Since the birth of the Rashtriya Swayamsevak Sangh (RSS) in 1922, India’s Hindu majority has embarked on a systematic and organised campaign of political, social and economic terrorism against minorities.
The RSS openly expresses admiration for Germany’s wartime Nazi leader, Adolph Hitler and the Italian Fascist leader Benito Mussolini.
The latest ghastly episode of Hindu terrorism occurred on July 26 in Chandauli district of Uttar Pradesh.
A 15-year-old Muslim boy was set on fire for refusing to chant the Hindu chant, Jai Shri Ram, IANS reported.
“The boy is undergoing treatment at the Kabir Chaura hospital in Varanasi,” according to the Indian news portal, scroll.in.
He suffered burns to 45% of his body but the Chandauli Superintendent of Police Santosh Kumar Singh (a Hindu) made the fantastic claim that “eyewitnesses saw the boy” set himself on fire!
Why would a 15-year-old boy want to do that and who were those “witnesses” the police superintendent cited?
In his statement from the hospital bed, the boy said four men kidnapped him as he was walking across a bridge and a fifth man doused him with kerosene before setting him on fire.
This is not the first time that Muslims have been subjected to such horrific violence. Public lynchings are now common in India.
After the 911 attacks on the twin-towers in the US, Hindu terrorism has gained momentum in India. It seems the 9/11 attacks were the trigger the RSS was waiting for.
Many analysts say that Hindu nationalism or Hindutva politics gave further impetus to the despicable and immoral activities of these terrorist groups.
Their depraved and reprehensible activities made their first significant impact on India’s political landscape in 1948 with the assassination of Karam Chand Gandhi (that many Hindus revere as mahatma or holy man).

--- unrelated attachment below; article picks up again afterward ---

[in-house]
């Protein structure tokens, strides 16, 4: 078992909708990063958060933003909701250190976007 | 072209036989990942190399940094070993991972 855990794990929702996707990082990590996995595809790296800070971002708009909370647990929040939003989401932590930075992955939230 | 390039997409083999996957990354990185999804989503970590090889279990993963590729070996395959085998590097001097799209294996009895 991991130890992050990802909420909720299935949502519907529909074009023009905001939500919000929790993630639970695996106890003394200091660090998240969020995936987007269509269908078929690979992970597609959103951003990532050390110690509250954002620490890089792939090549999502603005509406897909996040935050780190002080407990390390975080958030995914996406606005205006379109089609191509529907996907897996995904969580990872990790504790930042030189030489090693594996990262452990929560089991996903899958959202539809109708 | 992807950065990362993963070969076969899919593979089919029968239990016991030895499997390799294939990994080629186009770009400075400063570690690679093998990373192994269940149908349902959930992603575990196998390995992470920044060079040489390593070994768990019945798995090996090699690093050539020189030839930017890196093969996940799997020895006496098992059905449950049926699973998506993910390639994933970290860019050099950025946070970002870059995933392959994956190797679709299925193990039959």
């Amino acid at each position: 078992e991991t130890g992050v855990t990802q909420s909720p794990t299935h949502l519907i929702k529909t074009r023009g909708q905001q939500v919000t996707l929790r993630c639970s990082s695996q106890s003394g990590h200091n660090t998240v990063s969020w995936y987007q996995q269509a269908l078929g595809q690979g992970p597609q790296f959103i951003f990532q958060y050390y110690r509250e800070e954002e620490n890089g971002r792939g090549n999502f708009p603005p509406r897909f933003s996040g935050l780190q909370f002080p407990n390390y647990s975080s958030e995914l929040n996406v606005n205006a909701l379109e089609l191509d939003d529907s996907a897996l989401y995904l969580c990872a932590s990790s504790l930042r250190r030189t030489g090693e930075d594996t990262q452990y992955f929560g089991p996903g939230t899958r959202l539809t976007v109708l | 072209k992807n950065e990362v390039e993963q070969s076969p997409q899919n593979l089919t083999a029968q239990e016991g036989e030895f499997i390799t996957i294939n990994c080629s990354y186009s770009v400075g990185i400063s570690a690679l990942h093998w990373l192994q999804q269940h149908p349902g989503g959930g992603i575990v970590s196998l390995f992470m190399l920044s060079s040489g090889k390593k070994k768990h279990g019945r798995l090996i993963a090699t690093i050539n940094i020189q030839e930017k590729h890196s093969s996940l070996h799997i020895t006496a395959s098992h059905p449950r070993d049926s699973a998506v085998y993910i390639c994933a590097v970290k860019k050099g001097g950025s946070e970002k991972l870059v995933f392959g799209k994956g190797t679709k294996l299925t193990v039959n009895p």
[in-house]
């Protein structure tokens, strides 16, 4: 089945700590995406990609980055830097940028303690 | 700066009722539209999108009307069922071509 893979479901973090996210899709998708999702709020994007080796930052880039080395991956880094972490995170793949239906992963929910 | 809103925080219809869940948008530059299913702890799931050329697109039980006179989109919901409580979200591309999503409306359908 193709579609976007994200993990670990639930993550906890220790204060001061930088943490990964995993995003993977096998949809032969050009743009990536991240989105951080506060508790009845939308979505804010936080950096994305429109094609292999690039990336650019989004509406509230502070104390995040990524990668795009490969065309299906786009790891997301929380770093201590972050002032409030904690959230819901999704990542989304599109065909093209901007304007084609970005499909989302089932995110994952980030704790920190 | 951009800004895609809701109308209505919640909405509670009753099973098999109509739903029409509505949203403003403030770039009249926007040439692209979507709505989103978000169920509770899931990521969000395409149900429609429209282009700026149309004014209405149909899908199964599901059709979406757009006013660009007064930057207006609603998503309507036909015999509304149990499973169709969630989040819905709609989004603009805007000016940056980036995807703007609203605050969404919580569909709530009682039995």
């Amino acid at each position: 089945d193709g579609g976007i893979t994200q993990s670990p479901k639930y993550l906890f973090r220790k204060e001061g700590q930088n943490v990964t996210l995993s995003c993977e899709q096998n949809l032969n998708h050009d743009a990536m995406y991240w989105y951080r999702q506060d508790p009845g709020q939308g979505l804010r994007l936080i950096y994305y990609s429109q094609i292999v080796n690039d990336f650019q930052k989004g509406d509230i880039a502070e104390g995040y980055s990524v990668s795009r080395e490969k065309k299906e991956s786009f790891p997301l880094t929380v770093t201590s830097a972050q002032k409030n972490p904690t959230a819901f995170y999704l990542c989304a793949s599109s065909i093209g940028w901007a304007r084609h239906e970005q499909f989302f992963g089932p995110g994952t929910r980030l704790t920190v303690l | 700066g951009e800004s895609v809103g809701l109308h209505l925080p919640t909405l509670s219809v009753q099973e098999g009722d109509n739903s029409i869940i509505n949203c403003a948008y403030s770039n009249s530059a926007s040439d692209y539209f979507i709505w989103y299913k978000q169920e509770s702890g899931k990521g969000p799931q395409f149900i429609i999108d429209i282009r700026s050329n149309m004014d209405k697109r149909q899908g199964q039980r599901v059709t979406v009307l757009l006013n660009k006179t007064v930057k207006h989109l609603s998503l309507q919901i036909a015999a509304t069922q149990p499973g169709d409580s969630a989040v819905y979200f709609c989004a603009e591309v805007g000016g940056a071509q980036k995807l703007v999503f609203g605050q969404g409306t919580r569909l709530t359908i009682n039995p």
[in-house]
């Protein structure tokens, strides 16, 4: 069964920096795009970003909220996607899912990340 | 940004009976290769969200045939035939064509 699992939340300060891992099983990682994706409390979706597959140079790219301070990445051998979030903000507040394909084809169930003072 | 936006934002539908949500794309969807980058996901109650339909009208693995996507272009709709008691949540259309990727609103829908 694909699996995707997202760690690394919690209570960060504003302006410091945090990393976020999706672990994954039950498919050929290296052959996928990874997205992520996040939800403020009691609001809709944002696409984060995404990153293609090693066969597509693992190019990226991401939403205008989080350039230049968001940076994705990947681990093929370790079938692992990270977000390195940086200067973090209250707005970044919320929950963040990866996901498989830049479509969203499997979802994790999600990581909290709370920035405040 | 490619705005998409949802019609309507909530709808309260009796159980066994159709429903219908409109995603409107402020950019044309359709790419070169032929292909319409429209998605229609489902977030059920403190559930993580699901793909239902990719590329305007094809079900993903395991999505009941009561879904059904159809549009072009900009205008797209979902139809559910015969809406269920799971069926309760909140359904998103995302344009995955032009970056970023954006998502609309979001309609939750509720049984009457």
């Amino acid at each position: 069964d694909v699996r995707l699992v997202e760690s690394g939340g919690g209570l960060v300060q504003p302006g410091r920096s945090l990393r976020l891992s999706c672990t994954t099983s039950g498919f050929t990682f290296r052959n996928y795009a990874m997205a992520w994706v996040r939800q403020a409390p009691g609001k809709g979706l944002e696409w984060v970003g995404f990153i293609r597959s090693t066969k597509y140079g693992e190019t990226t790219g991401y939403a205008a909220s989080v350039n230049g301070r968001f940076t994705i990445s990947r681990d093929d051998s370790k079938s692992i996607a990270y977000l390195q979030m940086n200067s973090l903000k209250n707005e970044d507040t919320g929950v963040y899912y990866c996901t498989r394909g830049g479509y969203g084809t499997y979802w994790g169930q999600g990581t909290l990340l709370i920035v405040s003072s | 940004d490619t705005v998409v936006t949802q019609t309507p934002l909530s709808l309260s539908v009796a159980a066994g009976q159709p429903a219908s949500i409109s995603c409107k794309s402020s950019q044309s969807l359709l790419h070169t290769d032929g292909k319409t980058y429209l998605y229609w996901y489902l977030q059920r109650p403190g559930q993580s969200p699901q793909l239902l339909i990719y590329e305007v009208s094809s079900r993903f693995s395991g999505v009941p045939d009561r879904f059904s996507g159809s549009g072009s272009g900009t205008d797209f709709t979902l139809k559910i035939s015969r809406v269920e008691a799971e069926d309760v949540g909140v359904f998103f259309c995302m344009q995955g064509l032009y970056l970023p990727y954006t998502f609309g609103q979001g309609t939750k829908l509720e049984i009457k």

The attack and destruction of the Babri Mosque on December 6, 1992 heralded the beginning of the latest wave of violence against minorities, specially Muslims.
It was an organised terror attack which led to communal riots orchestrated by Hindu terror groups led by such BJP stalwarts as L K Advani.
The Bajrang Dal, one of many branches of the RSS, were responsible for burning alive the Australian missionary, Graham Staines and his two sons in Orissa in 1999.
In February 2002, another example of the disgraceful and organised crime by Hindutva cadres took place at the Godhra Railway station in the state of Gujarat.
This resulted in an orgy of Hindu-led attacks which brutally and mercilessly killed over 2000 Muslim men, women and children.
Narendra Modi, who was Chief Minister of Gujarat state at the time, turned a blind eye to these acts of terrorism. In fact, he refused to intervene even after Muslim leaders pleaded with him to send the police for protection.
Hindu terrorism has been on the rise in India. Other offshoots of the RSS have made their appearance on the political landscape. They include the Sanathan Sanstha, Hindu Yuva Sena and Abhinav Bharat amongst many others.
Operating throughout India, their attacks are violent, pre-meditated and politically motivated. They target the minority communities, especially Muslims, whom they wish to terrorise.
These Hindu terror groups attacked the Samjhautha Express killing 68 passengers and injuring many others. In the same year the Sufi Shrine in Ajmer, was blasted, killing many devotees and visitors.